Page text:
[It has long been a private theory of ours that many advantages attach to clubbing together over the matter of sports-car ownership. This is admirably borne out by the excellent article by Jack Cooper which follows. Incidentally, lightly as the article is written, most of us realise what a tremendous lot of hard work and enthusiasm must have been occasioned by the conversions mentioned, while this amateur scuderia certainly exudes just the kind of keenness and outlook that made “real motoring” so dear to us in the days before this war.—Ed.]
THE Scuderia Impecuniosa first came into being seven years ago in Leicester, when three friends at the same school exercised a mutual worship of fast motor-cars by heated and inaccurate argument on the respective merits thereof. This enthusiasm culminated in the communal purchase of a 1921 Wolseley Ten chassis from a local scrap yard for 15/- . . . the Scuderia’s first vehicle. Much experiment, and a lorry magneto most precariously driven by bicycle chain and sprockets, succeeded in making this device run, though, as none of us was old enough to hold a driving licence, it was never taxed.
About that time motor-racing made its abrupt entry into the Scuderia’s curriculum; firstly, the Cambridge University A.C. held their Speed Trial in Gopsall Park, and secondly, Donington was opened for motor-car racing. Both these momentous events were attended by all three members of the Scuderia — on pushbikes! Not one of us has missed more than three meetings of car racing at Donington since.
Shortly afterwards, the Wolseley took its last run—at some velocity through a neighbour’s hedge, after which unfortunate occurrence, it was deemed advisable to dismantle it. Then, becoming old enough to motor with the approval of officialdom, I over-persuaded my unfortunate parents into providing the Scuderia with its first practicable transport, a “flat-rad” Morris-Cowley of 1927 vintage.
The treatment accorded this patient and long-suffering vehicle beggars description, but in spite of it all, the Morris did very good service, and taught the Scuderia an immense amount. Among many tours worthy of mention undertaken by the Morris was one Sunday’s excursion to Elstree for a J.R.D.C. speed trial; a big end ran somewhere round Dunstable, and the remaining 15 miles there, and the entire 95 miles back, were covered on three cylinders at 20 m.p.h., with a most distressing racket emanating from the engine-room! The subsequent inquest revealed, among other peculiar things, that only one of the four big-ends possessed the oil-scoop to which it was entitled, while not one piston boasted either a top ring or top ring band, these adjuncts to compression having long since been discarded via the exhaust system.
This motor was succeeded by the Scuderia’s first Alvis, a side-valve “12/40,” circa 1923; then followed an o.h.v, version of the same, of 1928 manufacture, with a very heavy family two-seater body. This machine was the mainstay of the stable for 2½ years, and 55,000 miles; this included, for over two years, the daily conveyance of myself to and from Coventry and the Alvis works, where I was then apprenticed.
Meanwhile, a casual visitation to the scrap yard whence had come the Wolseley led to the discovery of an aged but very exciting Sunbeam—a genuine racing-car. What matter that it was rusty, and that the fabric with which the body was covered was tattered and torn to blazes? This simply had to be acquired, and the honour of purchasing it fell to the only one of us who was not then running a conveyance and had therefore a sufficiency of shekels: this was Harold, Post Office engineer and a Scott enthusiast. Curiously enough, the Sunbeam was one of the first racing-cars that we had seen in action : that was two years previously, when the late Duke of Grafton had driven it in the C.U.A.C. Speed Trials. Afterwards he had sold it to a Dutchman who was then at Loughborough College; it was later seized for debt by a garage, and drifted into the scrap yard, whence the courageous Harold rescued it. The earlier history of this machine is shrouded in mystery, but as far as is known, it is one of several cars built for the 1919 Indianapolis “500,” in which, however, they did not start. It was later run at Brooklands, conducted, among others, by E. L. Bouts and Oliver Bertram. It is of almost 5-litres capacity, and has a six-cylinder engine with four valves per pot and twin o.h.c. gear, driven at the front. Some day it is the owner’s ambition to run it in speed trials, when it is restored to original condition.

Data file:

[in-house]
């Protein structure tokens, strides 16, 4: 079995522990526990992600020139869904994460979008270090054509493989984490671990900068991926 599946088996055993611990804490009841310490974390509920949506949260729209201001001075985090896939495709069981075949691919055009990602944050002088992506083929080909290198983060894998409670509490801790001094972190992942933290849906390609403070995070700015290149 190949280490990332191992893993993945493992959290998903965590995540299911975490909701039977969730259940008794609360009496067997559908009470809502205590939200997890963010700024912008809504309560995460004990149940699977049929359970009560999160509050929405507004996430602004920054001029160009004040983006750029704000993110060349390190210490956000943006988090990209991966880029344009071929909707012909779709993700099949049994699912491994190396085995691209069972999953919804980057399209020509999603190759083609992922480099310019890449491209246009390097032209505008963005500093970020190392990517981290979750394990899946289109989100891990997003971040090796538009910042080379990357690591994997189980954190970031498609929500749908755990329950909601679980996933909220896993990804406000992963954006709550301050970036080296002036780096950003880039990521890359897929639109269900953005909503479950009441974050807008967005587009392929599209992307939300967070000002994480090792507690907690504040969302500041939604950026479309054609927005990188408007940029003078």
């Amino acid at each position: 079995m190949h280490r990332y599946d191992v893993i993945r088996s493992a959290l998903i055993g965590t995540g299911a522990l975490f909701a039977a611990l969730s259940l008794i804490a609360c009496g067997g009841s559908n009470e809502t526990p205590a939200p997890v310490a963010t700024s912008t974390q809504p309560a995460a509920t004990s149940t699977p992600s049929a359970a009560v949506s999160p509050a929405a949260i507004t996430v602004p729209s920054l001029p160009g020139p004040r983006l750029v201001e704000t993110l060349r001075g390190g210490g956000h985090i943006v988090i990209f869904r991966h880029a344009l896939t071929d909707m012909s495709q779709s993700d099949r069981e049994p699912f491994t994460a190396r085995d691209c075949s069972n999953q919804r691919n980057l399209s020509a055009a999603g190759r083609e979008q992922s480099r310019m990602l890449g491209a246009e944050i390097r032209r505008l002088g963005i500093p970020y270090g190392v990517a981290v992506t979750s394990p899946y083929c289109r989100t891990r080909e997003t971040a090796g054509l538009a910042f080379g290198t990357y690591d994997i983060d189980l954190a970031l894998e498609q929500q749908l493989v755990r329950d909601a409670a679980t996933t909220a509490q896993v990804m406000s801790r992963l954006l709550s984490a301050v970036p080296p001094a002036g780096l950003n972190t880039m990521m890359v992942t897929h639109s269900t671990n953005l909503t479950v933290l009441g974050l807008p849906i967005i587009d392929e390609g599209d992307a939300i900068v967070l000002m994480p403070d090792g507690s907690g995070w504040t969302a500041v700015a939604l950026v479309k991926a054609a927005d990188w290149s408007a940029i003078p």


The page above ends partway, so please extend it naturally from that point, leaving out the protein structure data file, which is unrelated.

Shortly after the purchase of Sunbeam, the third member of trinity, Pat, forsook his Douglas two-wheeled traction for something almost more dangerous—an Amilcar. This device, although the possessor of a good and sturdy engine, had rather poor land-gripping qualities, and definitely inadequate anchors. I shall long remember one run in it as passenger to Donington, via the Scuderia’s special short cut; on our arrival there, miraculously unscathed, Pat decided to check the pressure in the beaded-edge tyres, these having been haphazardly inflated beforehand. The fact that they were at nearly double their normal pressure may have accounted for the hair-raising cornering en route.
On another occasion, on the same route, though in the reverse direction, the Amilcar distinguished itself by discarding, on a sharp corner, one of its rear tyres, and executed a neat right-angle full in the path of the rest of the Scuderia, who, with others, were following very close behind. That a major disaster was averted is held by all of those present to have been a convincing demonstration of the powers of St, Christopher.
Not very long afterwards I, smitten with the need for economy, purchased a 1931 M.G. Midget in place of the trusty, though aged, Alvis. Luckily, the latter was not easily sold, so that when, anon, the crankshaft broke, I had the Alvis to fall back on, while the necessary (and not so economical) dismantlement was taking place. The Midget’s sole claim to fame lay in the possession of a really beautiful gearbox, a four-speed roller-bearing E.N.V. like that fitted to Montlhery M.G. Midgets. It, however, was the cause of one humorous incident of which I have never heard the last, and never shall. Thinking, one Friday, that the clutch was in need of adjustment, I removed the minute and inadequate inspection cover over that component, and proceeded to waste some of my employers’ valuable time in the performance of the acrobatic feats necessary to that operation. Unfortunately “his spanner slipped from his nerveless grasp” (vide detective fiction), and entered the clutch pit, from which I could, try as I might, not remove it; worse, I could neither see nor locate it. So, in desperation, I determined to motor gently home, gently to and from Donington next day, and to devote Saturday evening to the partial removal of the gearbox and the recovery of the spanner.